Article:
Another week, another case concerning the use of social-media data and the question of informed consent. The U.S. Department of Defense’s military research department, also known as DARPA, funded studies that tracked and analyzed Twitter activity. In some cases, researchers contacted unwitting subjects to gauge their reactions and track their responses to certain things, according to the Guardian.
The studies reportedly zeroed in on social-media activity related to Occupy and Middle East protests. The Guardian reports that one study’s researchers said: “Since everyone is potentially an influencer on social media and is capable of spreading information, our work aims to identify and engage the right people at the right time on social media to help propagate information when needed.” How does the study do that? “Unlike existing work, which often uses only social network properties, our feature set includes personality traits that may influence one’s retweeting behaviour.”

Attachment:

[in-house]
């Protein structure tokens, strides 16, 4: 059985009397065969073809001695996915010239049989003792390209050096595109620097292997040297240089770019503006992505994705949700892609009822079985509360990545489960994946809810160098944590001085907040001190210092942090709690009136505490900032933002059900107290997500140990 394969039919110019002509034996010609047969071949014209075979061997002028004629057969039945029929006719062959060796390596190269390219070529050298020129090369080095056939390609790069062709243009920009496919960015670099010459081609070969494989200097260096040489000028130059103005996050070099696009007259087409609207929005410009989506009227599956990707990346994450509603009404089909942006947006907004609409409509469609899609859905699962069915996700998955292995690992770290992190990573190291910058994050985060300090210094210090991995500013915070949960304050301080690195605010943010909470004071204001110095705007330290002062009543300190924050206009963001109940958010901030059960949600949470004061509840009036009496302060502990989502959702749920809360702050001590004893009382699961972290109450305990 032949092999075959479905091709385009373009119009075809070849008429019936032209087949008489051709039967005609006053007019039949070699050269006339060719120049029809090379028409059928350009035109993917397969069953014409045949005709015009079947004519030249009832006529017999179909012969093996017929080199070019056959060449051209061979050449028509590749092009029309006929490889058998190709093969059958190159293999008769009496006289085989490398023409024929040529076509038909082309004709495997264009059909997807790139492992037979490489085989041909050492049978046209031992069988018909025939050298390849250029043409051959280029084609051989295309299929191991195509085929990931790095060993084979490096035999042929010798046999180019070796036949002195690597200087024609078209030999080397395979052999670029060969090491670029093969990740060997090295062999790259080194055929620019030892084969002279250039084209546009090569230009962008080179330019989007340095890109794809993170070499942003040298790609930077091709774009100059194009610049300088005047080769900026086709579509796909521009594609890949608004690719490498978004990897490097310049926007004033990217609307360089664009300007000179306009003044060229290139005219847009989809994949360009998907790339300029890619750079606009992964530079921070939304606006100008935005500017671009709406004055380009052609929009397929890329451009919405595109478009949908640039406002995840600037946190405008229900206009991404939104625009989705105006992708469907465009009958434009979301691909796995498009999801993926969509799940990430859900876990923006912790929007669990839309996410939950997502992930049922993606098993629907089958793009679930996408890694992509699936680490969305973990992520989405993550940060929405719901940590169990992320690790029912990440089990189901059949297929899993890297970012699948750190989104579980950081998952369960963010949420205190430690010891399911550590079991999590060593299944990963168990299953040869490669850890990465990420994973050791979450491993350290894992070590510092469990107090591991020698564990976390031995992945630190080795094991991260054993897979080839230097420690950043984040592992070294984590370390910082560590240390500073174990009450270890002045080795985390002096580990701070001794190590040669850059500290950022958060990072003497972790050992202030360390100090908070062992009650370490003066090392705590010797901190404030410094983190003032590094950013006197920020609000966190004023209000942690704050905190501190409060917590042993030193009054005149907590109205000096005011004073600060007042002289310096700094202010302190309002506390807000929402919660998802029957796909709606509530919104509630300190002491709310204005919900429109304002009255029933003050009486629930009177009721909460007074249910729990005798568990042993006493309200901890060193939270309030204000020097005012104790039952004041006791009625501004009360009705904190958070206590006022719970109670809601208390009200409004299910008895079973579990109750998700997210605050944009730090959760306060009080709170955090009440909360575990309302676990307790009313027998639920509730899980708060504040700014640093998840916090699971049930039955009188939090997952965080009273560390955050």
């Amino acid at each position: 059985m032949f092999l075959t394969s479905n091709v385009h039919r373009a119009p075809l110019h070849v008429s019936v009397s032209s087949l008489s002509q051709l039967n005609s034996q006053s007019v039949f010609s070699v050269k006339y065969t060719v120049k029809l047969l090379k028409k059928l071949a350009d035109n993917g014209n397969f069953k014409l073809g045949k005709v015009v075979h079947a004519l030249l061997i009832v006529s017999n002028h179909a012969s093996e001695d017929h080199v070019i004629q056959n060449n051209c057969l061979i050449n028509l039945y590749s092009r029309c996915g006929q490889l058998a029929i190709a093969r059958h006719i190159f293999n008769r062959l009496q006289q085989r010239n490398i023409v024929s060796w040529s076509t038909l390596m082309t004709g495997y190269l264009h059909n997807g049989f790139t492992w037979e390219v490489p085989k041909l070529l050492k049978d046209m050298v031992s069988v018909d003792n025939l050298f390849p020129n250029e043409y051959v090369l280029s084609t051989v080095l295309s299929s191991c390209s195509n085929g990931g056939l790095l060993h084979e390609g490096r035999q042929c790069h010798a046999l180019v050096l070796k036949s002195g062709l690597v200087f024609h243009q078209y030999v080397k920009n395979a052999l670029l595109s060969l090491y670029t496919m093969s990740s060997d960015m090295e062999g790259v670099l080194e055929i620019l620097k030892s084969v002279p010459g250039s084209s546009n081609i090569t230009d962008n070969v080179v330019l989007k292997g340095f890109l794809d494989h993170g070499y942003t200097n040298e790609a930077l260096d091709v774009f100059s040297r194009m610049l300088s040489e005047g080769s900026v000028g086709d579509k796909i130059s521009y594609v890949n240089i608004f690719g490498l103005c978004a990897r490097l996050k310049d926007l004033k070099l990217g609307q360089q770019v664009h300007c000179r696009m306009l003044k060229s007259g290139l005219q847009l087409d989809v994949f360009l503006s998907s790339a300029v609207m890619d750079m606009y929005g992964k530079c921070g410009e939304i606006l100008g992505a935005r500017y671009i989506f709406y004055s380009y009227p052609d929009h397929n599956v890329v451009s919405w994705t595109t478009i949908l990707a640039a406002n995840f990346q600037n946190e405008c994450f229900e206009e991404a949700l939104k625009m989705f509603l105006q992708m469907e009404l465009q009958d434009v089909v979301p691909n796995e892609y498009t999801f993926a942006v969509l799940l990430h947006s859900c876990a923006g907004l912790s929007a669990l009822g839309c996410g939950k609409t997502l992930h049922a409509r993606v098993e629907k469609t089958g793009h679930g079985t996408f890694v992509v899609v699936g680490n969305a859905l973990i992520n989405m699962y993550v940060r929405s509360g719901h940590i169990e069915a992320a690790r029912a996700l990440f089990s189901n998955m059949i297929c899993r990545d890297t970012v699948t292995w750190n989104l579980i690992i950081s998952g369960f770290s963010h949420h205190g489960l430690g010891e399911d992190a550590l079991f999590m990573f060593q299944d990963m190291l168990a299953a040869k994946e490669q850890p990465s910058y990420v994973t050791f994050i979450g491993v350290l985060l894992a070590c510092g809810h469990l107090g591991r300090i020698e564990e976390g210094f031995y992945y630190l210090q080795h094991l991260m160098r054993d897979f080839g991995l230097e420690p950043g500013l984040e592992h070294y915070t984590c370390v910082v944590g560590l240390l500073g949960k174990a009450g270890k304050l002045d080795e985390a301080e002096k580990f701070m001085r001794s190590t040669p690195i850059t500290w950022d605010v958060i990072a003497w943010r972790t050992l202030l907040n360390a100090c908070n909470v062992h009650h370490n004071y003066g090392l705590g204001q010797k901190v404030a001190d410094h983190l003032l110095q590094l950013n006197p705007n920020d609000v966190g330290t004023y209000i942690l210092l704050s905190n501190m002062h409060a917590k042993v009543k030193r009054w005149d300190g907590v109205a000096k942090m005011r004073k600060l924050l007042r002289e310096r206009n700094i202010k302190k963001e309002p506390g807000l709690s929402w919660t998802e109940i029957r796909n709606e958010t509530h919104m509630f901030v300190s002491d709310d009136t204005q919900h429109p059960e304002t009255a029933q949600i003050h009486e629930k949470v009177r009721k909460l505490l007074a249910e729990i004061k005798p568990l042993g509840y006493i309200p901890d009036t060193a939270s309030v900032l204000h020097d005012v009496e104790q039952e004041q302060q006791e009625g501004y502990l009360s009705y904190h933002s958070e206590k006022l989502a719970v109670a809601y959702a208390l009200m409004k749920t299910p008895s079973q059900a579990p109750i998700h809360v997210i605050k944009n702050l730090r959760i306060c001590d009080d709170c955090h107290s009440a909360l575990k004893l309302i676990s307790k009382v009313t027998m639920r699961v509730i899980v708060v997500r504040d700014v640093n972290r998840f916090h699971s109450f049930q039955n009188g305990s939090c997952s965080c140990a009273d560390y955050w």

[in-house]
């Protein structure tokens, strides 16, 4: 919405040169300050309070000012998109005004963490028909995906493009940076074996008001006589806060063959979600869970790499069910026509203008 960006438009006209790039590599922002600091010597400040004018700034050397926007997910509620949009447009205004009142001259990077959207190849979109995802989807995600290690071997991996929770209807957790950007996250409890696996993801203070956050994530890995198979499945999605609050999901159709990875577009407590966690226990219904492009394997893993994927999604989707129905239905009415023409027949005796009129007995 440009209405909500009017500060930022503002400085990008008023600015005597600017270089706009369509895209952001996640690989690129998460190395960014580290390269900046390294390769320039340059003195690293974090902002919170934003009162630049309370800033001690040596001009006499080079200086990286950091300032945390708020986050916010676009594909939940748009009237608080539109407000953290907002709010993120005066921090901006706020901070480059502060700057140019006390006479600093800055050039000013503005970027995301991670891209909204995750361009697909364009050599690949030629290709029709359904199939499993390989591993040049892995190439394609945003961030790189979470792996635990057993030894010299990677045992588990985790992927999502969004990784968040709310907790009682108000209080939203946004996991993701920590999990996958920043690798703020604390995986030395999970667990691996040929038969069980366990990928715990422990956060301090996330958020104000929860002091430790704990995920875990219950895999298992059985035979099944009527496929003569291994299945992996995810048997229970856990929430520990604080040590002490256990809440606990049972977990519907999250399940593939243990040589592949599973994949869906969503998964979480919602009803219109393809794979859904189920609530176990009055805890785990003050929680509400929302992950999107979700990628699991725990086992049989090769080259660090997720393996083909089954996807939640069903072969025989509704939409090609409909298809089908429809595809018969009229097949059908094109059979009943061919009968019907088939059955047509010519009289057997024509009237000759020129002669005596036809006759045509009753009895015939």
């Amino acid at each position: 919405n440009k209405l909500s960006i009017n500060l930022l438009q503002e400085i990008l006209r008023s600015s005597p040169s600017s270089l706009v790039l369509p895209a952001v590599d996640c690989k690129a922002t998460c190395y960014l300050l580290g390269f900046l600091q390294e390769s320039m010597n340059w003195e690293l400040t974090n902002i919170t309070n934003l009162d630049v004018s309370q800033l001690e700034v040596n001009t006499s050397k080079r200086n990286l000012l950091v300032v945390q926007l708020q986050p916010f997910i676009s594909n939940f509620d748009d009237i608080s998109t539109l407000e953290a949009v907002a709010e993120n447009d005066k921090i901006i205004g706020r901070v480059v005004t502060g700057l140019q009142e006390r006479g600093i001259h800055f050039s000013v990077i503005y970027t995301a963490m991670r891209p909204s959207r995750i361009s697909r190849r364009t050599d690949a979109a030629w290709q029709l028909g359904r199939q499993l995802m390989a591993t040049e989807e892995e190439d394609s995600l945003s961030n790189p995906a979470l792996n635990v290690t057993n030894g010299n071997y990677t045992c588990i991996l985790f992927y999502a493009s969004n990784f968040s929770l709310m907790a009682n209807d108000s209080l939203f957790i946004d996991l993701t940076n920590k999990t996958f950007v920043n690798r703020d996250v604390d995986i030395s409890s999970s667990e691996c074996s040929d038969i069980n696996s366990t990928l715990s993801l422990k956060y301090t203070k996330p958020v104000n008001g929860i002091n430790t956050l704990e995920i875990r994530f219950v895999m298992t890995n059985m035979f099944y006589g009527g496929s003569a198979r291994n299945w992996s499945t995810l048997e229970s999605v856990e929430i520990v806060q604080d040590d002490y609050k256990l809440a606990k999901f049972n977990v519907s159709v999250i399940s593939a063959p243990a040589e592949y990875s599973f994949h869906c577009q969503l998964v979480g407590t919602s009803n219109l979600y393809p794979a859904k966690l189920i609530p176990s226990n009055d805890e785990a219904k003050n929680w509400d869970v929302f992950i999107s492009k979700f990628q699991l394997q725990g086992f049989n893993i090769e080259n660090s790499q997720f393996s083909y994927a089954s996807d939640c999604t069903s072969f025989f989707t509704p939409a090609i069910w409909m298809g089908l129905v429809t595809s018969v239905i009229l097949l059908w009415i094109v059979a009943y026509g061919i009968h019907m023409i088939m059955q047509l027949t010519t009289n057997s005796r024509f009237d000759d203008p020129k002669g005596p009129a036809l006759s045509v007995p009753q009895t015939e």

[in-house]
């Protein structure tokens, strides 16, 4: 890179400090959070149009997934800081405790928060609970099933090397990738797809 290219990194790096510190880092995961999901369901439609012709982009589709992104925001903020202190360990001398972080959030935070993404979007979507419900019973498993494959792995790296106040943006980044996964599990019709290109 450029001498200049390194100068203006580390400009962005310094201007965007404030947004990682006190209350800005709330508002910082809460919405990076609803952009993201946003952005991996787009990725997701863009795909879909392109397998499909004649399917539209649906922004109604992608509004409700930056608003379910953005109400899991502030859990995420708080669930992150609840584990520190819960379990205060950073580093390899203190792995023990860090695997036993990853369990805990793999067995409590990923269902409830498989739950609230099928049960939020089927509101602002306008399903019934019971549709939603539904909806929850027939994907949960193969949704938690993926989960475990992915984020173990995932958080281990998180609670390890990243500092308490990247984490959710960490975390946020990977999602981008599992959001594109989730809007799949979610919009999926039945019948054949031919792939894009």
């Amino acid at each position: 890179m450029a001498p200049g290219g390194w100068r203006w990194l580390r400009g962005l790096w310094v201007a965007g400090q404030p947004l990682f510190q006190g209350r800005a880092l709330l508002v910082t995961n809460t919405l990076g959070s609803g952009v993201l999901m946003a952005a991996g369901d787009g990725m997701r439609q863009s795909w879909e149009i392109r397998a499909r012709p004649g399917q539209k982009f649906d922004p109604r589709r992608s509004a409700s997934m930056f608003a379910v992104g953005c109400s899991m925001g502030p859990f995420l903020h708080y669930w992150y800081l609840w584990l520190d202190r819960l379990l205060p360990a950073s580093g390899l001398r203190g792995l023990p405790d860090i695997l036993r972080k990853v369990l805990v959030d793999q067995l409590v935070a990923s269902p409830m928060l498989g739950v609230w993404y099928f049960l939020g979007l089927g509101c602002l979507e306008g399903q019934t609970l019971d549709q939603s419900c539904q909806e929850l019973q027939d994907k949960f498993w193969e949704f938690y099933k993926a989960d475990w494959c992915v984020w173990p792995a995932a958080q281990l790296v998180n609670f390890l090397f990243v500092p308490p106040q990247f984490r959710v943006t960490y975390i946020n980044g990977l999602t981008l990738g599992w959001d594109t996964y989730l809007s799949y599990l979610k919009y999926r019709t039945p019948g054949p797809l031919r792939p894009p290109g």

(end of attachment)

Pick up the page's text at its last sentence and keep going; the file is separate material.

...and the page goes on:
Now about the question of informed consent — which has gotten plenty of attention lately in the wake of Facebook’s manipulation of users’ news feeds to test their emotional reactions. As Brandon Bailey wrote, government and academic research usually follow guidelines that include obtaining consent from study subjects. But one researcher involved with one of the DARPA-funded studies said informed consent wasn’t required for a study that pulls from publicly available information, according to the Guardian.
Photo from AFP/Getty Images archives